The end of June is a brilliant time of year for any tennis fan. Having just enjoyed the trials and tribulations of a sunny French Open mere weeks before, they wait in anticipation for arguably the most widely watched and enjoyed tennis tournament in the calendar. Any Year 11 students who have recently finished their GCSEs such as myself are the most fortunate of the lot, as instead of having to go to work or school and frequently checking the BBC sport app during lessons (hopes that none of my past teachers are reading this), we can sit at home and watch every minute until the word 'deuce' makes us want to break down in tears.
This is looking to be one of the most open and widely contested Wimbledon's of recent memory. Either Rafael Nadal or Roger Federer have featured in all but one final in the last 12 years, but neither of which are favourites to win the coveted title this year. That honour falls unsurprisingly to defending champion Novak Djokovic, who has not played a competitive grass court match since last year's 5-set epic final against Federer. Home favourite Andy Murray is rightly instated as second favourite for the trophy, after a dominant showing at Queens 2 weeks ago and a scintillating run at Roland Garros halted by Novak in the semi finals. Murray failed to reach the final last year after his victory in 2013, but will he take back his crown this time out? Is it the time for recently crowned French Open champion Stan Wawrinka, who's display against Djokovic in the final 3 weeks ago is arguably the best of the year so far? Here is a run down of all the favourites for this years tournament, as well as a few players to look out for on the outer courts.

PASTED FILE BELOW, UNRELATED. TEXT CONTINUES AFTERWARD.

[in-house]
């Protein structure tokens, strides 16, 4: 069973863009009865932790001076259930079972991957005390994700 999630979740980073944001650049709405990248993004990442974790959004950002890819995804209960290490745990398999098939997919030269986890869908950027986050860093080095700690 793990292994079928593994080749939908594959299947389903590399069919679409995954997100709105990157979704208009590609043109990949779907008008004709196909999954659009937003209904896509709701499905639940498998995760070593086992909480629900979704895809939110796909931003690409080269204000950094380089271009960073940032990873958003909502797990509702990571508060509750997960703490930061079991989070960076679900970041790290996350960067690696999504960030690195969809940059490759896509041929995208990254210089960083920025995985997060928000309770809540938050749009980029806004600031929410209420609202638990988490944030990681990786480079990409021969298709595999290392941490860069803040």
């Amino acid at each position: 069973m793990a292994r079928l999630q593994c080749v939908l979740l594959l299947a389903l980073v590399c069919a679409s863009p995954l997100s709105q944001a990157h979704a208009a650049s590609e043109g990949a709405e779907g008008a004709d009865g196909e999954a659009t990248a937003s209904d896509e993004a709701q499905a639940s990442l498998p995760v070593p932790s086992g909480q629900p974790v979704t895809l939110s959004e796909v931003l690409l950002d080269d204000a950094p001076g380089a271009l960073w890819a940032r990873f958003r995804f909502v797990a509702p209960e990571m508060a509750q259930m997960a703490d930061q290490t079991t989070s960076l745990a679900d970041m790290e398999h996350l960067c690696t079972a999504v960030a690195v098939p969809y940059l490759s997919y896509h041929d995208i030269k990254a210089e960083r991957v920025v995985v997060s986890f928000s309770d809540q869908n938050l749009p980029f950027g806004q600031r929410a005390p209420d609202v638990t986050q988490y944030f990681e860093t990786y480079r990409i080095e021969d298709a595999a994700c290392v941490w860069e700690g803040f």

The best athlete on the court in the modern era, perhaps of all time. 53 career titles, 5 Australian Opens, 2 Wimbledon's and a U.S. Open is a record matched only by the very elite of tennis history. What else is there to say against this man? Djokovic was the first player I ever watched as a child, witnessing his first Grand Slam victory in Australia over Jo Wilfred Tsonga in 2008. It has been the unrelenting energy and passion that begins with the first point of the match and is still there at the end of a 5 set classic that has always made me a fan of Djokovic as a person, not just as a player. However, there are some drawbacks to his game. Although he possesses a coach in Boris Becker who has helped him greatly on the mental side of his game for the last 2 years, he appears to sometimes let fans reactions get to him in the latter stages of matches. The fans are in no way against Novak, but I believe that as he has been arguably the best player in he world of the last 5 years, neutral fans are inclined to support the underdog. Another important factor that may affect Novak is the heartbreaking loss he suffered to Stan Wawrinka in France 3 weeks ago. Novak did not put a foot wrong in that match, but still succumbed to his 3rd French Open final loss in the last 4 years. After the 4 set defeat, Djokovic was met with a standing ovation that lasted well over 2 minutes, a reception that nearly brought him to tears. This shows that the fans will always be behind Novak due to his excellent playing style and personality both on and off the court. Will the bitter sweet memories of France hinder Novak's progress or give him the motivation to equal his coaches record of 3 Wimbledon victories?